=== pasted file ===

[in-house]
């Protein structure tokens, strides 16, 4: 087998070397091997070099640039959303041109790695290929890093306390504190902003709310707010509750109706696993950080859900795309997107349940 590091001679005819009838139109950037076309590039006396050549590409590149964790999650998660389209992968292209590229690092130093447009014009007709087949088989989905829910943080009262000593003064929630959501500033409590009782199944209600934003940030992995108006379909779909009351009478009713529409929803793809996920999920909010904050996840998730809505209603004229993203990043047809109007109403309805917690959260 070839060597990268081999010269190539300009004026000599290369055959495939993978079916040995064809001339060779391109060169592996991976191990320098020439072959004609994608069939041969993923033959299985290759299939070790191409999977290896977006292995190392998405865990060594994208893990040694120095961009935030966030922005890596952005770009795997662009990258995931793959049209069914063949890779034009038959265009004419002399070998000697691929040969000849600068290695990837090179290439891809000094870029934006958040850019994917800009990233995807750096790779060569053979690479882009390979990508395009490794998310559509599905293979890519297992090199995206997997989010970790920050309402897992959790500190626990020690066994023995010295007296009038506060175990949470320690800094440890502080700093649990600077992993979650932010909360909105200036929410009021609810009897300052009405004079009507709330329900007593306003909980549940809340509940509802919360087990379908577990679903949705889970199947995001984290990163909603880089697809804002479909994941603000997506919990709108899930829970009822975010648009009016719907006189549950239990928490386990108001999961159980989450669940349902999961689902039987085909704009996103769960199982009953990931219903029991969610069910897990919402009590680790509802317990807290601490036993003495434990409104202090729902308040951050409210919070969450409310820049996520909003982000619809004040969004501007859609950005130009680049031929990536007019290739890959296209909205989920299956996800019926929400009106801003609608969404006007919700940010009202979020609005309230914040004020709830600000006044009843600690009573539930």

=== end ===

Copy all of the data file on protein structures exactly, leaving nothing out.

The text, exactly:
[in-house]
């Protein structure tokens, strides 16, 4: 087998070397091997070099640039959303041109790695290929890093306390504190902003709310707010509750109706696993950080859900795309997107349940 590091001679005819009838139109950037076309590039006396050549590409590149964790999650998660389209992968292209590229690092130093447009014009007709087949088989989905829910943080009262000593003064929630959501500033409590009782199944209600934003940030992995108006379909779909009351009478009713529409929803793809996920999920909010904050996840998730809505209603004229993203990043047809109007109403309805917690959260 070839060597990268081999010269190539300009004026000599290369055959495939993978079916040995064809001339060779391109060169592996991976191990320098020439072959004609994608069939041969993923033959299985290759299939070790191409999977290896977006292995190392998405865990060594994208893990040694120095961009935030966030922005890596952005770009795997662009990258995931793959049209069914063949890779034009038959265009004419002399070998000697691929040969000849600068290695990837090179290439891809000094870029934006958040850019994917800009990233995807750096790779060569053979690479882009390979990508395009490794998310559509599905293979890519297992090199995206997997989010970790920050309402897992959790500190626990020690066994023995010295007296009038506060175990949470320690800094440890502080700093649990600077992993979650932010909360909105200036929410009021609810009897300052009405004079009507709330329900007593306003909980549940809340509940509802919360087990379908577990679903949705889970199947995001984290990163909603880089697809804002479909994941603000997506919990709108899930829970009822975010648009009016719907006189549950239990928490386990108001999961159980989450669940349902999961689902039987085909704009996103769960199982009953990931219903029991969610069910897990919402009590680790509802317990807290601490036993003495434990409104202090729902308040951050409210919070969450409310820049996520909003982000619809004040969004501007859609950005130009680049031929990536007019290739890959296209909205989920299956996800019926929400009106801003609608969404006007919700940010009202979020609005309230914040004020709830600000006044009843600690009573539930």